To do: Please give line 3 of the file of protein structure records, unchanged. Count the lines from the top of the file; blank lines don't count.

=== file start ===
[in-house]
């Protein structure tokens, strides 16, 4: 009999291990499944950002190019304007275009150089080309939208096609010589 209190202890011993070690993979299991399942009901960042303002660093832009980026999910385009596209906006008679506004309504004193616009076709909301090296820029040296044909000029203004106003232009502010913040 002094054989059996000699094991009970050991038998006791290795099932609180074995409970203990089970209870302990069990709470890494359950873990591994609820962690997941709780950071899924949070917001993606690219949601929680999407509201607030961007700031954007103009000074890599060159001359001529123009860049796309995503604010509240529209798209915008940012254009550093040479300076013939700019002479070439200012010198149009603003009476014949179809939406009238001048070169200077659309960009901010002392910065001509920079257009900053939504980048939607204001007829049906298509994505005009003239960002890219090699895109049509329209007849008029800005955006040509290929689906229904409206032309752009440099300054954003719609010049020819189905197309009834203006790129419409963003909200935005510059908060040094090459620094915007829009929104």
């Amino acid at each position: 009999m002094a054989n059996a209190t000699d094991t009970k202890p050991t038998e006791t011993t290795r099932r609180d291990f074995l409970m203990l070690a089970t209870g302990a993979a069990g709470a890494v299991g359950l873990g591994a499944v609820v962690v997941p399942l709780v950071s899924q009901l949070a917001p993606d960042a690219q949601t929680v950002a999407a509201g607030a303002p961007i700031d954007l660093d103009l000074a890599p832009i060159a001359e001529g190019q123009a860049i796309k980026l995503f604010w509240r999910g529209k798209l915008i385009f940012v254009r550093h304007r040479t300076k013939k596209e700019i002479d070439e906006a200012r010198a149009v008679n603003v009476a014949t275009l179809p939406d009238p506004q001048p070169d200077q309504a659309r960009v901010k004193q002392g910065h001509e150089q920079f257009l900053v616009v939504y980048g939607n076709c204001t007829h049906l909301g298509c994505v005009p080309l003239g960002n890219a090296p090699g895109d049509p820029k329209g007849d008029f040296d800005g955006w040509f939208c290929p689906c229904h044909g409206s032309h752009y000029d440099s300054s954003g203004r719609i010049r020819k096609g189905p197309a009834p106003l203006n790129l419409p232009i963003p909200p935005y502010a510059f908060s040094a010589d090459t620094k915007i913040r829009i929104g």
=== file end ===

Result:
């Amino acid at each position: 009999m002094a054989n059996a209190t000699d094991t009970k202890p050991t038998e006791t011993t290795r099932r609180d291990f074995l409970m203990l070690a089970t209870g302990a993979a069990g709470a890494v299991g359950l873990g591994a499944v609820v962690v997941p399942l709780v950071s899924q009901l949070a917001p993606d960042a690219q949601t929680v950002a999407a509201g607030a303002p961007i700031d954007l660093d103009l000074a890599p832009i060159a001359e001529g190019q123009a860049i796309k980026l995503f604010w509240r999910g529209k798209l915008i385009f940012v254009r550093h304007r040479t300076k013939k596209e700019i002479d070439e906006a200012r010198a149009v008679n603003v009476a014949t275009l179809p939406d009238p506004q001048p070169d200077q309504a659309r960009v901010k004193q002392g910065h001509e150089q920079f257009l900053v616009v939504y980048g939607n076709c204001t007829h049906l909301g298509c994505v005009p080309l003239g960002n890219a090296p090699g895109d049509p820029k329209g007849d008029f040296d800005g955006w040509f939208c290929p689906c229904h044909g409206s032309h752009y000029d440099s300054s954003g203004r719609i010049r020819k096609g189905p197309a009834p106003l203006n790129l419409p232009i963003p909200p935005y502010a510059f908060s040094a010589d090459t620094k915007i913040r829009i929104g």